Don’t go after every member of the media in the beginning. As with building links for Search Engine Marketing, or strategically planning your advertising platforms, seek out members of the media who have written or spoken about your industry, who have a well received audience of their own, and who have good reputations. As with seeking out social media influencers, if this person is going to represent your brand you’ll need them to be perfect for the job.


Everyone who is in the business of business doesn’t do something for nothing, if you catch my drift, so offer assistance and friendship to this member of the media that you’re building a relationship with. If they ask a favor of you, try to make it happen, and don’t ask for anything in return until you’ve established a strong relationship.


Pitching to the Media

Once you’ve cultivated that relationship, over a matter of weeks or months, and you feel that relationship is strong enough, offer them your story. One of the main reasons that so many business professionals turn to public relations firms is simply due to the fact that those individuals will have spent many years building relationships with members of the press.


Even if you have a strong relationship with the reporter and feel comfortable enough to pitch a story, don’t expect that reporter to jump on it if it’s just like everyone else’s story. As with everything else in advertising and marketing, you must be creative and unique. Your story is your brand, and it must convey the right message.


Understand what questions that reporter will ask before you pitch the story. Questions such as who will this story appeal to? How will that audience react? Make sure that you do your due diligence to have all of the answers the reporter will need. By making their life easier and having the information, you will have a greater chance of getting your story told by the media.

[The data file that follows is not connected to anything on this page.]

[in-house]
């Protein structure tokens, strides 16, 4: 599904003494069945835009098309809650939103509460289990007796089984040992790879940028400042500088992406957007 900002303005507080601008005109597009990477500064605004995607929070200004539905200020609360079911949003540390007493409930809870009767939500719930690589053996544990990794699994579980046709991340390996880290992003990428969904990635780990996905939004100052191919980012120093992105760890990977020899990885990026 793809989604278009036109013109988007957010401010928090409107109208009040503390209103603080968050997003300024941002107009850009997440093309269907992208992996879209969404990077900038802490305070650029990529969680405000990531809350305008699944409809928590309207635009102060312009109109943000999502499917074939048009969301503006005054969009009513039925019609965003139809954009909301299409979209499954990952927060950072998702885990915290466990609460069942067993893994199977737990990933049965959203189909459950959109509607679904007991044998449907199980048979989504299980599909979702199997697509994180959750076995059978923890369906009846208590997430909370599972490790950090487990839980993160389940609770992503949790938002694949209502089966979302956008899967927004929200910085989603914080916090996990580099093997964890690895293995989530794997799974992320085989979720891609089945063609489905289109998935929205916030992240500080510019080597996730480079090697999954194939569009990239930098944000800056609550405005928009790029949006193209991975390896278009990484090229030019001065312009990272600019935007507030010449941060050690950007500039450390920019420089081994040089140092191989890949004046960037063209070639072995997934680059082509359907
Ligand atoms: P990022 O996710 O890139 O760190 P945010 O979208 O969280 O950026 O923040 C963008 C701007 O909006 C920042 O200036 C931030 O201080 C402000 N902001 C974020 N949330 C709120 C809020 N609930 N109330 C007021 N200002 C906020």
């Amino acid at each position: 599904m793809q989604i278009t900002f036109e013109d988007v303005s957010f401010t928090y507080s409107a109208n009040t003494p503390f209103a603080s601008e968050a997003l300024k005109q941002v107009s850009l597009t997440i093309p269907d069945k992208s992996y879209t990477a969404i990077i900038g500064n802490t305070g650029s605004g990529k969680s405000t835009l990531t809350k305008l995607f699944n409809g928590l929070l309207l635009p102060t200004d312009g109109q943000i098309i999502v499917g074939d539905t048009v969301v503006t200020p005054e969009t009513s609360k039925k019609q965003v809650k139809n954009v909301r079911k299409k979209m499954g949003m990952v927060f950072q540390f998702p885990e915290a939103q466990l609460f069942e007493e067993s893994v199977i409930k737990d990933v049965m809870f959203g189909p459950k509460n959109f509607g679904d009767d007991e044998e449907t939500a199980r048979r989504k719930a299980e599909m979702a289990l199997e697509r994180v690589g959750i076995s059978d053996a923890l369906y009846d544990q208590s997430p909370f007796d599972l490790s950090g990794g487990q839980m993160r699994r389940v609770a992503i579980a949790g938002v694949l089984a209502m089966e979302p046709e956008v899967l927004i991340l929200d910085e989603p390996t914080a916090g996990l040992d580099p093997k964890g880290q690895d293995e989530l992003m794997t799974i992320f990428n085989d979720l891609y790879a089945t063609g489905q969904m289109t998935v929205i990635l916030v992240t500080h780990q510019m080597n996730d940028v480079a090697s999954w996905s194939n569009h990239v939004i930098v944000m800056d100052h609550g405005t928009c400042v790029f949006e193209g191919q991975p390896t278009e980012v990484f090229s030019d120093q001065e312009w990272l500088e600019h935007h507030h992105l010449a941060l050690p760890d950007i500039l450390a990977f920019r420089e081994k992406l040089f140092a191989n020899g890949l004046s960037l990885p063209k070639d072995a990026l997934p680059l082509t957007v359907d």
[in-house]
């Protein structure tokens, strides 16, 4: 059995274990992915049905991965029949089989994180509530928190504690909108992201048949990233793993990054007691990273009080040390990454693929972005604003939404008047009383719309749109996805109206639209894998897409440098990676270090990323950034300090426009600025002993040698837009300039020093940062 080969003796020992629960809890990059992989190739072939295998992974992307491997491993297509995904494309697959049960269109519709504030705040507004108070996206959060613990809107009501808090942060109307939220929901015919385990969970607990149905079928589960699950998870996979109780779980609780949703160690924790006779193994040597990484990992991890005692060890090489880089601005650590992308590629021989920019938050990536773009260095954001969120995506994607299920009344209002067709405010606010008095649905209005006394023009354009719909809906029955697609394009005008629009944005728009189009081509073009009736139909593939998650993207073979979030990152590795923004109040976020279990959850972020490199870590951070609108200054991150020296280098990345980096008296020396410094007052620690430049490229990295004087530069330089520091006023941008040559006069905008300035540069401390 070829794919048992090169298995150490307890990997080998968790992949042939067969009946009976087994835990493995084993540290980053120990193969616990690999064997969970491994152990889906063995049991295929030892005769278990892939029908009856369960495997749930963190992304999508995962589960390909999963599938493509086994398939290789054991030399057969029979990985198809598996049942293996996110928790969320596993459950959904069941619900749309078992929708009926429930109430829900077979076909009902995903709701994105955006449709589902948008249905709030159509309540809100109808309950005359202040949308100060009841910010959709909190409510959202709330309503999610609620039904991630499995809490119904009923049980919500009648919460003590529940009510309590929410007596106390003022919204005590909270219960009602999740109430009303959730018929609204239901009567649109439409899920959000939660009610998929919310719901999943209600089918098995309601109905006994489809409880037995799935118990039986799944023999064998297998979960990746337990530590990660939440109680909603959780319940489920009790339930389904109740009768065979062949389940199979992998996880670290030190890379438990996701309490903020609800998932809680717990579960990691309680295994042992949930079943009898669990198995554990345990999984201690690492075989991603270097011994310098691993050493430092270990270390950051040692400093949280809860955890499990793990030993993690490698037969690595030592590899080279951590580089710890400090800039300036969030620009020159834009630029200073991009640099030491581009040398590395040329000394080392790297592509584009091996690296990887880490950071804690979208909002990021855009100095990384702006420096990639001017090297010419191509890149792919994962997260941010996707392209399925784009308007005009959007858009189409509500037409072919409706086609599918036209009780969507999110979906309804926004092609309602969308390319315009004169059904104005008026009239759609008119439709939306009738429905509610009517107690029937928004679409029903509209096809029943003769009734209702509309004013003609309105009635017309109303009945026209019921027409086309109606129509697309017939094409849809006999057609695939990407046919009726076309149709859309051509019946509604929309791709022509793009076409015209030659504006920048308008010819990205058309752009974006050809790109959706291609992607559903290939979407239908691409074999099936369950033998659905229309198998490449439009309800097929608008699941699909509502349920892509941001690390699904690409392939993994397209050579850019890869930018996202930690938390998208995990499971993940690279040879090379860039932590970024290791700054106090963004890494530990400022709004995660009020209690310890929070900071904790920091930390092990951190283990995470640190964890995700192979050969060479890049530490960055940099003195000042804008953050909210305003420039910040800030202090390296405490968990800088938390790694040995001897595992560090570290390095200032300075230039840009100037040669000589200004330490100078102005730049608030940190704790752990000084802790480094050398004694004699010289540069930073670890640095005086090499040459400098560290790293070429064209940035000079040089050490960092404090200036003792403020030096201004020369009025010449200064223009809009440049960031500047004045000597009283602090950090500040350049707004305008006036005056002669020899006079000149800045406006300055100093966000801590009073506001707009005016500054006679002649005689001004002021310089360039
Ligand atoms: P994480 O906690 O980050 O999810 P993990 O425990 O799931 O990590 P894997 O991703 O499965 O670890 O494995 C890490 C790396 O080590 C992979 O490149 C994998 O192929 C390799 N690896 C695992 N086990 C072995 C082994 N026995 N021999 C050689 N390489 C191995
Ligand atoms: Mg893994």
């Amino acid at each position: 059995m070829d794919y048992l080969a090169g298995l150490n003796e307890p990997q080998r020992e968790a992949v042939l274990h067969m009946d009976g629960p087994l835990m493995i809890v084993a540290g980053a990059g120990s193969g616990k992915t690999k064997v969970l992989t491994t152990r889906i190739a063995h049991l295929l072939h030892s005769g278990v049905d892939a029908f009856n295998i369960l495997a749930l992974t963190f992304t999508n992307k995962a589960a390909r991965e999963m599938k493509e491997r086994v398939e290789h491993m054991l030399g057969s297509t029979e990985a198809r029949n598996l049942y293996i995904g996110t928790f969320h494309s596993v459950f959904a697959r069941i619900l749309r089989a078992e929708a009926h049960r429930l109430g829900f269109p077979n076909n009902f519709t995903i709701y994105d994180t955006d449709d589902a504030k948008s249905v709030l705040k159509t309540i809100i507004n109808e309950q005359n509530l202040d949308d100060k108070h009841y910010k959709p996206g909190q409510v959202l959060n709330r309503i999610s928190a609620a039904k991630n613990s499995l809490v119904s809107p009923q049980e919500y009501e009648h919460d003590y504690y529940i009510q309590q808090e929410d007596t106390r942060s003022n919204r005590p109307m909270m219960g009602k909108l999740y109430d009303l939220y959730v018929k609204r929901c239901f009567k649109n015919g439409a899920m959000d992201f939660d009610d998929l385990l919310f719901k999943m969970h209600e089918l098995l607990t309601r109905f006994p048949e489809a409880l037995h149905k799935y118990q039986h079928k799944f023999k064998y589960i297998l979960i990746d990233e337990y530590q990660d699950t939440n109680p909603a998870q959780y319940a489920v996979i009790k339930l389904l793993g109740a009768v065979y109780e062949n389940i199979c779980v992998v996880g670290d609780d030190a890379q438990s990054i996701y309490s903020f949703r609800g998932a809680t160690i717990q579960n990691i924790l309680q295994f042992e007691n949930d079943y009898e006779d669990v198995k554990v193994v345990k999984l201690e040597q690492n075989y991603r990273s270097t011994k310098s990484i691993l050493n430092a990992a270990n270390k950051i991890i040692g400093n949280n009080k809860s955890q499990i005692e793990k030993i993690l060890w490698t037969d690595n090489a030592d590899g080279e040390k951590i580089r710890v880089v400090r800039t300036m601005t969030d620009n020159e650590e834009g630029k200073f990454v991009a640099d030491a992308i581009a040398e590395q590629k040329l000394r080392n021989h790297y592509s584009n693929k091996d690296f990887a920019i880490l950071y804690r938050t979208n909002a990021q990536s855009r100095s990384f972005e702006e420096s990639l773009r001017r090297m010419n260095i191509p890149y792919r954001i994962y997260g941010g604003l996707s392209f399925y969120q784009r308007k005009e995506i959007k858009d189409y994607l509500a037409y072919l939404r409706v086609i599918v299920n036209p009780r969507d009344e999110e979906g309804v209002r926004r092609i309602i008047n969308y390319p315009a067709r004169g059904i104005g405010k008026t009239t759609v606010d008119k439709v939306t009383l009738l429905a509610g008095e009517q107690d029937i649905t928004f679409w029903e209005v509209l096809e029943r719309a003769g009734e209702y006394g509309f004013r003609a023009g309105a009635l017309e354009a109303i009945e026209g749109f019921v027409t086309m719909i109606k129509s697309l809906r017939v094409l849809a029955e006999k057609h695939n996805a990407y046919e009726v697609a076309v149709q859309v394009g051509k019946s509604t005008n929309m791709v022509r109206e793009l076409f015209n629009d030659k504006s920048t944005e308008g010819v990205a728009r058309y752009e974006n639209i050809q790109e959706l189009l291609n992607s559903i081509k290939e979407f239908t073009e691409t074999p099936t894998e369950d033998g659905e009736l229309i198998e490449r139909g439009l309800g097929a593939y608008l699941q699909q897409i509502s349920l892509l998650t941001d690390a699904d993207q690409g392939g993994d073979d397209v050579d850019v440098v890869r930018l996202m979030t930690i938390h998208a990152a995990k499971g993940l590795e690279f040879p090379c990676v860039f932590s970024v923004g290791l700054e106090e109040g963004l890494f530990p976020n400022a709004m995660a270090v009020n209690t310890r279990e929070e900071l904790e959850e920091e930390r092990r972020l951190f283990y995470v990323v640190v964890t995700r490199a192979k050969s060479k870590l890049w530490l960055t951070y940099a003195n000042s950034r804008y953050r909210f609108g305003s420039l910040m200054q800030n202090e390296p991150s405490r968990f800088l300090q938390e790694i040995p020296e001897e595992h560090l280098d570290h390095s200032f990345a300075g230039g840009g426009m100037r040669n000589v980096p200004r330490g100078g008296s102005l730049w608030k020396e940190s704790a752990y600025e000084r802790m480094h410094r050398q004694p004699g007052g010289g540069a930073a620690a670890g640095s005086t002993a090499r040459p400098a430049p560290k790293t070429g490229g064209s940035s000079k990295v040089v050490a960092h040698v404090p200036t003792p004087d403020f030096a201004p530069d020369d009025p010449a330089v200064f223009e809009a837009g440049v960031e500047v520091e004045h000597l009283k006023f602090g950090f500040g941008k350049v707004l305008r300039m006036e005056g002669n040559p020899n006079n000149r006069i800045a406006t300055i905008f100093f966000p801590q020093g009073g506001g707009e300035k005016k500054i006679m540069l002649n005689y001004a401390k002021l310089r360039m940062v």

Getting reporters and members of the media to accept and ‘run with the story’ is difficult, which is why many leave it to public relations firms who have years of experience with this process. However, it can be done with enough time, dedication, patience and energy.

Getting Social with Public Relations

Any Scottsdale public relations professional will gladly point out how useful social media has become, but when you ask them to explain their social media PR techniques and strategies, they’ll tell you ‘it’s a trade secret.’ Unfortunately, for business owners and medical professionals trying to break into the world of marketing and PR, that’s the last thing that you want to hear. So, today we’ve broken it down to 5 easy steps that you should be following in order to create a buzz, as they say, with PR in social media.


1. Think ReTweets, Likes and Shares – As far as Twitter goes, ReTweets are like money in the bank. The same goes for Likes and Shares on Facebook. As we’ve mentioned in a few of our social media articles, if you can create a press release headline that is “tweetable” and “likable,” your audience will truly do promotion work for you.

2. Connect With the Top Dogs – Social media is all about influence. Whether you’re a Scottsdale public relations firm or a New York PR guru, if you don’t have influence on Twitter and Facebook, you don’t have much of a say how your press release is going to be syndicated by the masses. Connect with those social media individuals who have a grasp of your industry, or a large hold over media in general. Share information with them, create conversations, and hopefully become friends. Sometimes all it takes is one Tweet or Like from a user with a strong social media presence to boost your press release into the stratosphere.